How to Improve Presentation Skills
5 Simple Tips You Can Use to Crush Your Next Presentation!
10 years ago, I left my very predictable job as a department director in the professional sports industry to become a consultant, public speaker, and facilitator. At the time I needed to know how to improve my presentation skills. I had no formal speaking training outside of a couple of speech and/or presentation classes in high school and college. Today, I charge as much as $15,000 for one keynote or facilitation session. Now, there are others that charge more, way more, but my goal with this course is to take you from the masses to very good. One that stands out from the others.
So, I am a professional speaker. Every day, my job is to connect with audiences and inspire and motivate them to make positive changes. That, in a nutshell is what I do.
Communicating and expressing ourselves has always been important, but in today’s new era of virtual meeting and presentations, getting our ideas access effectively and efficiently has never been more important!!
Tip #1 – How to Improve Presentation Slides
- Too much info
Your slides don’t tell the story, you do! Slides are there to enhance, and add to your story, not be the story. This may be the biggest culprit when it comes to lousy presentations. So often, presenters feel compelled to put every bit of information onto their slides. Not sure if this is some type of credibility – like…” look at all of this information I found”, so as not to forget anything when they are speaking. There are so many things wrong with this. You should never be reading your slides. Slides are there to enhance your audience’s experience, not to serve as your script.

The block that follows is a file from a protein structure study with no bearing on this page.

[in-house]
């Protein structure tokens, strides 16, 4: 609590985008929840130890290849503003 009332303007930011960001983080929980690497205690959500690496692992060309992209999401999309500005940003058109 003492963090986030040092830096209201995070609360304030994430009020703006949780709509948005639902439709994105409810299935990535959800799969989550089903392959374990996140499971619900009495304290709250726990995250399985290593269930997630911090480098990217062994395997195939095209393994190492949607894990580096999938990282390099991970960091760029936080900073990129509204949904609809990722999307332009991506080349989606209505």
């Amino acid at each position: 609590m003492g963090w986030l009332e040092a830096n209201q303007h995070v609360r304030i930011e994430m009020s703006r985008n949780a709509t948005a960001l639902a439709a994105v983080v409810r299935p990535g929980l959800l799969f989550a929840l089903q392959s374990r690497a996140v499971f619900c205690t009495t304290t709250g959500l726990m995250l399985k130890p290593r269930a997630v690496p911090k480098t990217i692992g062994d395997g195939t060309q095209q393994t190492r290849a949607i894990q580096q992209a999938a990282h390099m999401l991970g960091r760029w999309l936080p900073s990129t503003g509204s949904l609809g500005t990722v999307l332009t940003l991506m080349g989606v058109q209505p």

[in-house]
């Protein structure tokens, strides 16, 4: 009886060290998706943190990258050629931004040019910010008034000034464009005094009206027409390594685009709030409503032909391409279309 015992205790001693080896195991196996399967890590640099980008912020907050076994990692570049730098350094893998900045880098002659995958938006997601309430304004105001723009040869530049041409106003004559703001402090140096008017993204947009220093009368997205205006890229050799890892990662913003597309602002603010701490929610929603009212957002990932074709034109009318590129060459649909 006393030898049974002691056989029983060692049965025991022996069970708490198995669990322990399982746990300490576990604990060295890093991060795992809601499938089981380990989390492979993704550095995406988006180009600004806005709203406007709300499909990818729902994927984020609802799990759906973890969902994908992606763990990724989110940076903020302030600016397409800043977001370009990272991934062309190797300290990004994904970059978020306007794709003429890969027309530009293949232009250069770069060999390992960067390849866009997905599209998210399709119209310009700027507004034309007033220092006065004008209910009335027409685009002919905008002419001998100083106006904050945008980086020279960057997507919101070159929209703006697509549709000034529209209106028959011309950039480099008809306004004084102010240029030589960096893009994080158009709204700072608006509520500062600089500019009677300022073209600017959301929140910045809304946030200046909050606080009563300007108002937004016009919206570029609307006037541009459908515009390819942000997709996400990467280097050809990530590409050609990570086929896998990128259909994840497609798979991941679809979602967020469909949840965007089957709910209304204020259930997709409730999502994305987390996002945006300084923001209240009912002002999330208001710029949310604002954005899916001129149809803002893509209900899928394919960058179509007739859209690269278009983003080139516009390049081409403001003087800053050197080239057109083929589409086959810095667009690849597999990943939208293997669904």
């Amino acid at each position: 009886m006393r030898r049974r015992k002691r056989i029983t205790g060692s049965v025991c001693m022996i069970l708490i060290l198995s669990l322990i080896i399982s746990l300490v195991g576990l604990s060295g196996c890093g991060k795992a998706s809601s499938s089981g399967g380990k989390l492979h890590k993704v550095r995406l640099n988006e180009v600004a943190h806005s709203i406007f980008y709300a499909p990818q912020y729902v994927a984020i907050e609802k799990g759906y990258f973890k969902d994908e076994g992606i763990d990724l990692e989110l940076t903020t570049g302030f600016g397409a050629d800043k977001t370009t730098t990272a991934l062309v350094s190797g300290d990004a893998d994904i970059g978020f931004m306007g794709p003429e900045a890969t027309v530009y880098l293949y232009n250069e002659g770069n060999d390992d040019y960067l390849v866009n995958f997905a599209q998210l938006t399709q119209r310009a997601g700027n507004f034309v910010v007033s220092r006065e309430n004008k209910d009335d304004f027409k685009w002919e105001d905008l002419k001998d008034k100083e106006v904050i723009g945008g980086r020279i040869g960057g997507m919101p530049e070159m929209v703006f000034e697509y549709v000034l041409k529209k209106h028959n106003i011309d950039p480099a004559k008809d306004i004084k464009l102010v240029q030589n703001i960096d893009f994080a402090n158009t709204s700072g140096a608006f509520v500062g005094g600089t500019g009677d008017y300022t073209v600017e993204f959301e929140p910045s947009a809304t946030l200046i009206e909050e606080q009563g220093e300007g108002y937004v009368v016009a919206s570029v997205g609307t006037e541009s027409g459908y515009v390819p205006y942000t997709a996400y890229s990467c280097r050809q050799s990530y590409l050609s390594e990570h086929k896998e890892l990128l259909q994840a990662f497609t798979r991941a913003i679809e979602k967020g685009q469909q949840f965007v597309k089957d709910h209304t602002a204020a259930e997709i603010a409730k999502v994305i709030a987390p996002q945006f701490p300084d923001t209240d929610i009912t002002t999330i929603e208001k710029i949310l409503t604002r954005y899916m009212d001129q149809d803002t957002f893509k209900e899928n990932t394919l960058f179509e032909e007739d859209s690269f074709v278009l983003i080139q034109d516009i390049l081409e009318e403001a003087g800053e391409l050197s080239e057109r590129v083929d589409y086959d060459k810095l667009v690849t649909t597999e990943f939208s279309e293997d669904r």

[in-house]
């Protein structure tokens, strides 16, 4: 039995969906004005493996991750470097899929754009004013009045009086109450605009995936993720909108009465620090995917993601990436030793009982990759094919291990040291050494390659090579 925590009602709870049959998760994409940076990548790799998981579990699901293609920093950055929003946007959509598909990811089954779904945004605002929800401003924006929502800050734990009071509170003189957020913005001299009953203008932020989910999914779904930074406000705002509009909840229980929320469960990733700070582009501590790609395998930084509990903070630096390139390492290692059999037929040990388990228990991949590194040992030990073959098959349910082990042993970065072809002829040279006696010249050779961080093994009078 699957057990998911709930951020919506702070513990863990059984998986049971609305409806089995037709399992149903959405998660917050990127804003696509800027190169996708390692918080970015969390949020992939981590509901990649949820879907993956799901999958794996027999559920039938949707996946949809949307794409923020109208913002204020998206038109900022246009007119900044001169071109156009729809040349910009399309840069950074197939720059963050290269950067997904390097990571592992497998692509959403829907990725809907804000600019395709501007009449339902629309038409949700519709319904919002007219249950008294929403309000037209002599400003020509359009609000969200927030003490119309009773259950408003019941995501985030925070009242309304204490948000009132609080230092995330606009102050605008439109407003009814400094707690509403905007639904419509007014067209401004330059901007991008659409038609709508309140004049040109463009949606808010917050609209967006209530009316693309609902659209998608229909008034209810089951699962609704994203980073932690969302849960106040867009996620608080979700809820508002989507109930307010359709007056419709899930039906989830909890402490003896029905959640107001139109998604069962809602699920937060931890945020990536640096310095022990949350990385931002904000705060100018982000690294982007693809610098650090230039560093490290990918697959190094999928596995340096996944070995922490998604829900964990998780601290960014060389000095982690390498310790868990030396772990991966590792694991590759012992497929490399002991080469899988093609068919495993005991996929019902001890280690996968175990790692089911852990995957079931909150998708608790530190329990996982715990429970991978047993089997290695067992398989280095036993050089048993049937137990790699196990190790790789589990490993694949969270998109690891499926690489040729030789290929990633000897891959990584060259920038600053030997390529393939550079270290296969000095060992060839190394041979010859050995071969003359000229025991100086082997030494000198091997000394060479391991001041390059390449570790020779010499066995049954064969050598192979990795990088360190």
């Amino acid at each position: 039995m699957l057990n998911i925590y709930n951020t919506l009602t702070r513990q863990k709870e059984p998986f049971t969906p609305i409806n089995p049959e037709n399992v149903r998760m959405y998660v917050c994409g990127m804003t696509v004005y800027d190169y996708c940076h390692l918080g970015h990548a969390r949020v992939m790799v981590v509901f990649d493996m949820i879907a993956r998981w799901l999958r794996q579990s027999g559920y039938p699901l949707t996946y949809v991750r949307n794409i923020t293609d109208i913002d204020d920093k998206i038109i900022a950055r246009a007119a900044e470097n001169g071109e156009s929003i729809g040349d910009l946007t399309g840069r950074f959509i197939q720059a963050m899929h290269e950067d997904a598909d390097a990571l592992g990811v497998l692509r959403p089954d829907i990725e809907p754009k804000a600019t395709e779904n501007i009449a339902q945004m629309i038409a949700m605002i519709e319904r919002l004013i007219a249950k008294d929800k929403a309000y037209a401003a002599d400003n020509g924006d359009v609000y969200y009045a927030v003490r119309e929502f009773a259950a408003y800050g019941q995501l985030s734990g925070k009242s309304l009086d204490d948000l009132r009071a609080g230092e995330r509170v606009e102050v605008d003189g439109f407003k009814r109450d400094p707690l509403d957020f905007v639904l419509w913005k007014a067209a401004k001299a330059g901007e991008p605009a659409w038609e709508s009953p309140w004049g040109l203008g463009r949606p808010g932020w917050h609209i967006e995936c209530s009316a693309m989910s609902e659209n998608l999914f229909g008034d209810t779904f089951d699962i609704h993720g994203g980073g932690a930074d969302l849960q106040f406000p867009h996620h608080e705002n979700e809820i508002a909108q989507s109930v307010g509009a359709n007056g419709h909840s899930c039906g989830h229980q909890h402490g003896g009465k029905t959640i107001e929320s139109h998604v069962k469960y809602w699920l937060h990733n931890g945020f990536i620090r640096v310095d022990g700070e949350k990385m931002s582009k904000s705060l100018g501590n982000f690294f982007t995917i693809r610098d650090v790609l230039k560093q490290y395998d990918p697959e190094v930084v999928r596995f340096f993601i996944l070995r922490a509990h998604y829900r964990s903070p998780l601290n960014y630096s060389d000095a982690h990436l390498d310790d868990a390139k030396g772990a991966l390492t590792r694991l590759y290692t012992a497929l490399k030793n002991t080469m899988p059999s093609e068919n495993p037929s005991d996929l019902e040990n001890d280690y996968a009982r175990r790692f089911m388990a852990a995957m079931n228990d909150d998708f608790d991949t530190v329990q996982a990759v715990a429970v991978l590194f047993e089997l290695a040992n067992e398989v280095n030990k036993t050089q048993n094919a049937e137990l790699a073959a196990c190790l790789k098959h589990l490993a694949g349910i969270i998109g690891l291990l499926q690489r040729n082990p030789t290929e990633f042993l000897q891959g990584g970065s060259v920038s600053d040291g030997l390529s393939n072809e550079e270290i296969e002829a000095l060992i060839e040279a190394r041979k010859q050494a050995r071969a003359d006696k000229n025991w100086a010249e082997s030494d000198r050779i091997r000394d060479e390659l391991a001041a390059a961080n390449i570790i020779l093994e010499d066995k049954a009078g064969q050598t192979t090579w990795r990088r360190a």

Animate, animate, animate
There is never, ever a reason that all your content on one slide should pop up all at once – never! For those of you of a certain age you may remember being back in your elementary school classroom when overhead projectors were the cutting-edge technology. What did your teacher do when she had a full page of content that he or she was about to cover paragraph by paragraph? They would take a piece of paper and block everything on the page except for what they were talking about. They knew if they shared a full page of words with a classroom of kids, very few would pay attention to the specific words they were supposed to at that moment. Well, guess what – the same goes for a room full of adults, but even worse.